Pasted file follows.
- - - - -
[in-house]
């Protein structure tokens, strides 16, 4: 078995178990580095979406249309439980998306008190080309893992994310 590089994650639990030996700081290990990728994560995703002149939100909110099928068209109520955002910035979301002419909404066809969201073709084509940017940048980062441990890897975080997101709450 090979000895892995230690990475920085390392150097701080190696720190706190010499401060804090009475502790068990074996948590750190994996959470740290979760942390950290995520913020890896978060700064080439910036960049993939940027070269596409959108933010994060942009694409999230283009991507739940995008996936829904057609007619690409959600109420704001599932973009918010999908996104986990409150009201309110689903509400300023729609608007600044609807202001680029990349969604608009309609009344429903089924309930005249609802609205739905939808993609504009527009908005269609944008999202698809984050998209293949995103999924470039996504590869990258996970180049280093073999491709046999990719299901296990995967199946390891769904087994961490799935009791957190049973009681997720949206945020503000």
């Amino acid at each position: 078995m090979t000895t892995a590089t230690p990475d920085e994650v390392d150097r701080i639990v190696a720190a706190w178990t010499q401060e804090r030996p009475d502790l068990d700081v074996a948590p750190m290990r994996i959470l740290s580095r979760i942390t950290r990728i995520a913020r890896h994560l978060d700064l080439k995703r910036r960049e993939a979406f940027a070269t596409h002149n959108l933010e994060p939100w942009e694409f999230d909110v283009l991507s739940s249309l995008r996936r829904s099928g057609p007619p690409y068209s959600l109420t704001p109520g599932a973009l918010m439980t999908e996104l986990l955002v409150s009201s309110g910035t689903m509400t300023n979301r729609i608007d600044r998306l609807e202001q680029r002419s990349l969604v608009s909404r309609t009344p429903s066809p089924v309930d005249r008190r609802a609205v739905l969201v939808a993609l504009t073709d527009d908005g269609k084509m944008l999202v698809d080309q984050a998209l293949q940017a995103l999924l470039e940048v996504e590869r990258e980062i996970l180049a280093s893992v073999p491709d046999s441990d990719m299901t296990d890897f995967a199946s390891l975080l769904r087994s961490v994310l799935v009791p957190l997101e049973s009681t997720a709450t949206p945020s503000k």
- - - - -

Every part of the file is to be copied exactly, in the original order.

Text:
[in-house]
């Protein structure tokens, strides 16, 4: 078995178990580095979406249309439980998306008190080309893992994310 590089994650639990030996700081290990990728994560995703002149939100909110099928068209109520955002910035979301002419909404066809969201073709084509940017940048980062441990890897975080997101709450 090979000895892995230690990475920085390392150097701080190696720190706190010499401060804090009475502790068990074996948590750190994996959470740290979760942390950290995520913020890896978060700064080439910036960049993939940027070269596409959108933010994060942009694409999230283009991507739940995008996936829904057609007619690409959600109420704001599932973009918010999908996104986990409150009201309110689903509400300023729609608007600044609807202001680029990349969604608009309609009344429903089924309930005249609802609205739905939808993609504009527009908005269609944008999202698809984050998209293949995103999924470039996504590869990258996970180049280093073999491709046999990719299901296990995967199946390891769904087994961490799935009791957190049973009681997720949206945020503000």
């Amino acid at each position: 078995m090979t000895t892995a590089t230690p990475d920085e994650v390392d150097r701080i639990v190696a720190a706190w178990t010499q401060e804090r030996p009475d502790l068990d700081v074996a948590p750190m290990r994996i959470l740290s580095r979760i942390t950290r990728i995520a913020r890896h994560l978060d700064l080439k995703r910036r960049e993939a979406f940027a070269t596409h002149n959108l933010e994060p939100w942009e694409f999230d909110v283009l991507s739940s249309l995008r996936r829904s099928g057609p007619p690409y068209s959600l109420t704001p109520g599932a973009l918010m439980t999908e996104l986990l955002v409150s009201s309110g910035t689903m509400t300023n979301r729609i608007d600044r998306l609807e202001q680029r002419s990349l969604v608009s909404r309609t009344p429903s066809p089924v309930d005249r008190r609802a609205v739905l969201v939808a993609l504009t073709d527009d908005g269609k084509m944008l999202v698809d080309q984050a998209l293949q940017a995103l999924l470039e940048v996504e590869r990258e980062i996970l180049a280093s893992v073999p491709d046999s441990d990719m299901t296990d890897f995967a199946s390891l975080l769904r087994s961490v994310l799935v009791p957190l997101e049973s009681t997720a709450t949206p945020s503000k």